Speaking from his old classroom at Mankato West High School, Gov. Tim Walz gave an optimistic view of Minnesota’s standing, telling residents in a livestreamed statewide address that the pandemic is almost over.
Walz’s administration reports that more than 1.5 million Minnesotans have received the vaccine. More than 80% of people 65 and older are vaccinated, as well as two-thirds of educators and child care workers.
“Brighter days are here, and even more are coming,” Walz said, speaking just two days before all Minnesotans 16 and older are eligible for the vaccine. “We are winning the fight against COVID-19.”
Walz’s State of the State address was postponed for a week after the governor was recently exposed to COVID-19. Walz quarantined at the governor’s residence and did not test positive for the virus.
A year ago, Walz delivered a similarly livestreamed State of the State address, although one that warned of dark days ahead as COVID-19 spread, and the administration raced to expand its testing capacity.
The next year would prove to be one of the most momentous in state history, one that would mostly test the first term DFL governor’s ability to handle crisis, from the pandemic and the resulting recession to a racial reckoning after the Minneapolis police killing of George Floyd.
Since the start of the pandemic, more than 515,000 Minnesotans have contracted the virus, and 6,830 people have died.
“To everyone who has lost someone they care about this year, Minnesota’s heart breaks for you,” Walz said. “Your grief is unimaginable. I know words can’t ease your pain. Time doesn’t erase it — it just changes it.”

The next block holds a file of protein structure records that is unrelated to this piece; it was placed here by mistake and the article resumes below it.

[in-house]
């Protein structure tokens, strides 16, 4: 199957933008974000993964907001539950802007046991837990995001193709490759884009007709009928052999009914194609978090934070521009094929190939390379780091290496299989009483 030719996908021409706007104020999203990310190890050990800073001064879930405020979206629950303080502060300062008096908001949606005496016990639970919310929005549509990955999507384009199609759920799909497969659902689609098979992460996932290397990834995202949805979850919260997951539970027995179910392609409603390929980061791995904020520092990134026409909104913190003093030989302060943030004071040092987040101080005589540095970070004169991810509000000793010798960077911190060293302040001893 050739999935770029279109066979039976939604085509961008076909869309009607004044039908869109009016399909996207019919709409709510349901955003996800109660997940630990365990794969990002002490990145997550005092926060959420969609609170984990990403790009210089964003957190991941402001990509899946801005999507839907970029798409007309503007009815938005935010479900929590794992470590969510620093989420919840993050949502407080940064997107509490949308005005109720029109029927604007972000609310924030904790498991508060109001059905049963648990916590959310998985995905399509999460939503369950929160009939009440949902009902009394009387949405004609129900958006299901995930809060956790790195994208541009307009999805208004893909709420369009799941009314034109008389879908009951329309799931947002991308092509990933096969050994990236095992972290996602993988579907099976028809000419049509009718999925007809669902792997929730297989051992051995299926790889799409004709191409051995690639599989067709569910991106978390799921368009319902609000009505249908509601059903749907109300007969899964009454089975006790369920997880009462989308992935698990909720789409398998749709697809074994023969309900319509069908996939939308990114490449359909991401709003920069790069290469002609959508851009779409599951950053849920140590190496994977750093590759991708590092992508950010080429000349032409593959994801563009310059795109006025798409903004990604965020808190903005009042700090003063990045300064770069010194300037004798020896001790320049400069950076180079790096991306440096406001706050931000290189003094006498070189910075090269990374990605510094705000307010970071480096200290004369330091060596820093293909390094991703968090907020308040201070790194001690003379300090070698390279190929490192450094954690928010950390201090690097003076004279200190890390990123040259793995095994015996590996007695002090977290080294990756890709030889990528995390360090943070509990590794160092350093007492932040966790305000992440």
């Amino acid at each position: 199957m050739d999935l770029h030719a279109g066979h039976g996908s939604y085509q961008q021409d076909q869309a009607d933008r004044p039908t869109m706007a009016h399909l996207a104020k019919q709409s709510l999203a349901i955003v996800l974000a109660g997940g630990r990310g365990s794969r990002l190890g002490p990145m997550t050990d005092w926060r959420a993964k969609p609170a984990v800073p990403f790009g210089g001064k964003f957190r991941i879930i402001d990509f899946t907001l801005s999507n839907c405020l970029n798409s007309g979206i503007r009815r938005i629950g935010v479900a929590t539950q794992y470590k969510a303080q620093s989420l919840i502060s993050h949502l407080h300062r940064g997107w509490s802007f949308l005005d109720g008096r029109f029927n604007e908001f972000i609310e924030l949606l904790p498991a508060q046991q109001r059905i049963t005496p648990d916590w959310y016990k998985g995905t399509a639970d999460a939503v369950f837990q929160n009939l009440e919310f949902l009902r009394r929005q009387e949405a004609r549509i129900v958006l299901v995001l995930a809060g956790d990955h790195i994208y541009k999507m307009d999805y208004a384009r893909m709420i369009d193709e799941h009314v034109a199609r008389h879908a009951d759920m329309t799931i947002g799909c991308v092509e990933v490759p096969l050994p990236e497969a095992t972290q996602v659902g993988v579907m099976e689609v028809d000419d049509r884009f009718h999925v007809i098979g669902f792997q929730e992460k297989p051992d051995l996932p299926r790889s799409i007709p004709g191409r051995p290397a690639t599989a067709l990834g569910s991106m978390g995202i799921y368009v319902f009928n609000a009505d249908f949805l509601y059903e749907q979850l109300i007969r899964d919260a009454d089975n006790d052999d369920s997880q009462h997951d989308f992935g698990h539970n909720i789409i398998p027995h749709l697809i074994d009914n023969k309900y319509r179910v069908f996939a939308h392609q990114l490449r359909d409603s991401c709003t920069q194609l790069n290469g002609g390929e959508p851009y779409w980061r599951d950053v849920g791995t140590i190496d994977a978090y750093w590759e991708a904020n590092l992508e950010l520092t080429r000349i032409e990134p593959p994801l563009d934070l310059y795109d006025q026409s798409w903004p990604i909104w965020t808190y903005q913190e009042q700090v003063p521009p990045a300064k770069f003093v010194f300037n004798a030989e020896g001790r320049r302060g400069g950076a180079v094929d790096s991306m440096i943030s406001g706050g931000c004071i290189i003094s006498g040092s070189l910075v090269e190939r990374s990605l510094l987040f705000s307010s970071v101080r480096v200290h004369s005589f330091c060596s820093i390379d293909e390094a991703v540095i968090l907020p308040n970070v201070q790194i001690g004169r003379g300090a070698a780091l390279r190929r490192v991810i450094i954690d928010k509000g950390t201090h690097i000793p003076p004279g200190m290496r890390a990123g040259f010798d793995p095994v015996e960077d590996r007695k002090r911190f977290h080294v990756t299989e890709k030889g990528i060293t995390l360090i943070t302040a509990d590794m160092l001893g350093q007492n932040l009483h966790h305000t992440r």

Among the reasons Walz says he chose to give the annual address in Mankato was to commemorate the 1961 speech Dr. Martin Luther King Jr. gave at the high school.
Walz touched on the killing of Floyd nearly a year ago on May 25. The trial of Derek Chauvin, the ex-Minneapolis police officer accused of murdering Floyd, will start with opening statements on Monday after a jury was seated last week.
“As the trial of Derek Chauvin is underway, tensions and emotions will understandably run high,” Walz said. “Please, Minnesotans, make your voices heard. Practice your First Amendment right — but please heed Dr. King’s advice that nonviolence is the only way to truly move hearts and create change.”
Unlike last year’s State of the State, which lasted fewer than 15 minutes, Walz pitched his legislative agenda, which was mostly derailed by the COVID-19 response last year.
The February budget forecast shows the state’s economy is rebounding. Instead of a deficit, Minnesota now expects a $1.6 billion budget surplus that does not factor in the $2.6 billion state government is set to receive under the American Rescue Plan Act signed by President Joe Biden.
Walz is pushing for funding for summer programming intended to offset the pandemic’s disruption to schools and the resulting learning loss that disproportionately affected students of color.
“Minnesota has come together to lead the way in battling COVID-19, but we can’t stop there,” he said. “We need to lead the way in making this state the best in the country for our kids — every single one of them.”
Walz’s 21-minute address got an early rebuttal from the GOP Senate Majority Leader, Paul Gazelka, of East Gull Lake.
Like Walz, he struck a hopeful tone for Minnesota, but he credited another political leader for the state’s turnaround.
“Who deserves credit? President Trump deserves credit,” said Gazelka, a potential GOP gubernatorial candidate who said he would decide if he runs this summer.
The GOP leader thanked Trump for accelerating the country’s efforts to develop a COVID-19 vaccine under the so-called Operation Warp Speed.